Will another restaurant concept centered on computerized orders stack up better than previous attempts?
At Torrance eatery Stacked: Food Well Built, diners order and pay for their meals on table-top iPads – although servers are available for the electronically challenged.
Paul Motenko and Jerry Hennessy, co-founders of the BJ’s Restaurant and Brewhouse chain, developed the idea of using iPads for their new venture in an effort to provide customers with quick service in a sit-down restaurant atmosphere.
“If we had a way for our guests to order at their table and at their pace from a device, which would then directly communicate with the kitchen, we could accomplish both of those objectives,” Motenko said.
They plan to roll out locations in San Diego and Cerritos in the coming months.
Such concepts have been tried before, often without much success. For example, Atari founder Nolan Bushnell’s uWink bistro chain allowed diners to order meals from table-top touch-screen computers and then play games on them. Restaurants were opened in Woodland Hills and at the Hollywood & Highland complex, but by last year they had closed.
But at Stacked, Motenko said the dining experience is focused on the food, not the computer screen.
“We don’t have gaming,” Motenko said. “UWink was about social gaming. You were across from someone, but the computer was almost grabbing you and saying, ‘Hey, look at me, don’t look at the person you are having dinner with.’ ”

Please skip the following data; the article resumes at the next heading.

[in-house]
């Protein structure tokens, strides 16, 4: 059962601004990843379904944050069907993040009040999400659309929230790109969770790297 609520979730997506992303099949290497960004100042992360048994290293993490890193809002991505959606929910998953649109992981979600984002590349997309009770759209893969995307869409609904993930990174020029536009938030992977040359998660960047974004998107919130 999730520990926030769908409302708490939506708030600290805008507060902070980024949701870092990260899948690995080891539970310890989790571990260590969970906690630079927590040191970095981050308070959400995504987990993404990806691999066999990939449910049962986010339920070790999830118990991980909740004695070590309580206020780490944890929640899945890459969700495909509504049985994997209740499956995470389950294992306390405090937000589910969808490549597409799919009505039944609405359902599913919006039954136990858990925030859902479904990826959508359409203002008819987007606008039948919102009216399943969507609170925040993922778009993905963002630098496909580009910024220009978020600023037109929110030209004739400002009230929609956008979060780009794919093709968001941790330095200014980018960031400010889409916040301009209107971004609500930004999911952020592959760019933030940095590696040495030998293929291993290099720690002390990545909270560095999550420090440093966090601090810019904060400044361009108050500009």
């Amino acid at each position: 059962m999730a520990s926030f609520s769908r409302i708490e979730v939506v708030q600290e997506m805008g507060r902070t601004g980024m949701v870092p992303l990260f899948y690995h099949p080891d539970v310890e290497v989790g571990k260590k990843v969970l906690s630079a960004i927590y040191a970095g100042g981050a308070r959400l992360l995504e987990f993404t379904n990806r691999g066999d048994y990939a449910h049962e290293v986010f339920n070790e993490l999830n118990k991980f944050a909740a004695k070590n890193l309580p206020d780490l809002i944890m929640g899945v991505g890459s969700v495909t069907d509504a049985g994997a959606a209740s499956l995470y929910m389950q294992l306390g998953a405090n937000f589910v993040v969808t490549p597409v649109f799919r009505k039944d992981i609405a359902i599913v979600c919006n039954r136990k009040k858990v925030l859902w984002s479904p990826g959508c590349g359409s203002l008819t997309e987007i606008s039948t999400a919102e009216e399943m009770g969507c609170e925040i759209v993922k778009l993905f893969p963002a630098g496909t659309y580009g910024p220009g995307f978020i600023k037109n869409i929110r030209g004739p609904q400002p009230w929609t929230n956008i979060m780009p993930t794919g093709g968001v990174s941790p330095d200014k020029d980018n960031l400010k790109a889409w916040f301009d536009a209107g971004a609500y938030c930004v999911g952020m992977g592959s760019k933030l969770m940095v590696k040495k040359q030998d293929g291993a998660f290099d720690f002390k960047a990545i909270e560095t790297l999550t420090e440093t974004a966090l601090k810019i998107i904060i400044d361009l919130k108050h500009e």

Stacked, which opened at the Del Amo Fashion Center last month, serves burgers, pizzas, salads and sausages that, with a touch of a screen, can be ordered and customized with a variety of toppings and sauces. Diners can save the past meals they’ve ordered on the iPads. They can also preorder meals online and then punch in a code at the restaurant so it knows that they have arrived.
With iPad service, fewer waiters can tend to a greater number of customers – and the restaurant saves about one-third of its labor costs. Waiters are still needed to serve meals, refill drinks and check to make sure that the hamburger is medium rare or a pizza tastes good, for example.
But do customers lose some of the human touch?
“I’m afraid you are going to lose the social interaction that you go to a restaurant for,” said Jerry Prendergast, of Culver City restaurant consultancy Prendergast & Associates.
Motenko said guests are tipping an average of 15 percent. “That’s the strongest signal that they are feeling they are being well serviced.”